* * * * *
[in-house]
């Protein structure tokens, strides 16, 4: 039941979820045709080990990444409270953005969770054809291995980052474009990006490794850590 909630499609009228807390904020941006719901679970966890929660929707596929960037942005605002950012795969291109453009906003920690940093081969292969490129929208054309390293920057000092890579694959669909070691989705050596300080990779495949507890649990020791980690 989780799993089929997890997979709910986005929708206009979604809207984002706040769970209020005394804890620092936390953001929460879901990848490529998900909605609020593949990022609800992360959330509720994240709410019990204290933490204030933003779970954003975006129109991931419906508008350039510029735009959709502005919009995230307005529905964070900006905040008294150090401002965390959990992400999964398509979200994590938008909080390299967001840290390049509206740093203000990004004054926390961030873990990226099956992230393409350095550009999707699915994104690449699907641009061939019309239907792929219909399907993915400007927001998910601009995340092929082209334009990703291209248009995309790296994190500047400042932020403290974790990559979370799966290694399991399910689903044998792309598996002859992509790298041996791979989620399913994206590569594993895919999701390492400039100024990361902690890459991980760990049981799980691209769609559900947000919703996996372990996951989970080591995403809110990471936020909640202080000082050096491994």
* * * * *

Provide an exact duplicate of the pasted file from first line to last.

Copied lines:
[in-house]
């Protein structure tokens, strides 16, 4: 039941979820045709080990990444409270953005969770054809291995980052474009990006490794850590 909630499609009228807390904020941006719901679970966890929660929707596929960037942005605002950012795969291109453009906003920690940093081969292969490129929208054309390293920057000092890579694959669909070691989705050596300080990779495949507890649990020791980690 989780799993089929997890997979709910986005929708206009979604809207984002706040769970209020005394804890620092936390953001929460879901990848490529998900909605609020593949990022609800992360959330509720994240709410019990204290933490204030933003779970954003975006129109991931419906508008350039510029735009959709502005919009995230307005529905964070900006905040008294150090401002965390959990992400999964398509979200994590938008909080390299967001840290390049509206740093203000990004004054926390961030873990990226099956992230393409350095550009999707699915994104690449699907641009061939019309239907792929219909399907993915400007927001998910601009995340092929082209334009990703291209248009995309790296994190500047400042932020403290974790990559979370799966290694399991399910689903044998792309598996002859992509790298041996791979989620399913994206590569594993895919999701390492400039100024990361902690890459991980760990049981799980691209769609559900947000919703996996372990996951989970080591995403809110990471936020909640202080000082050096491994």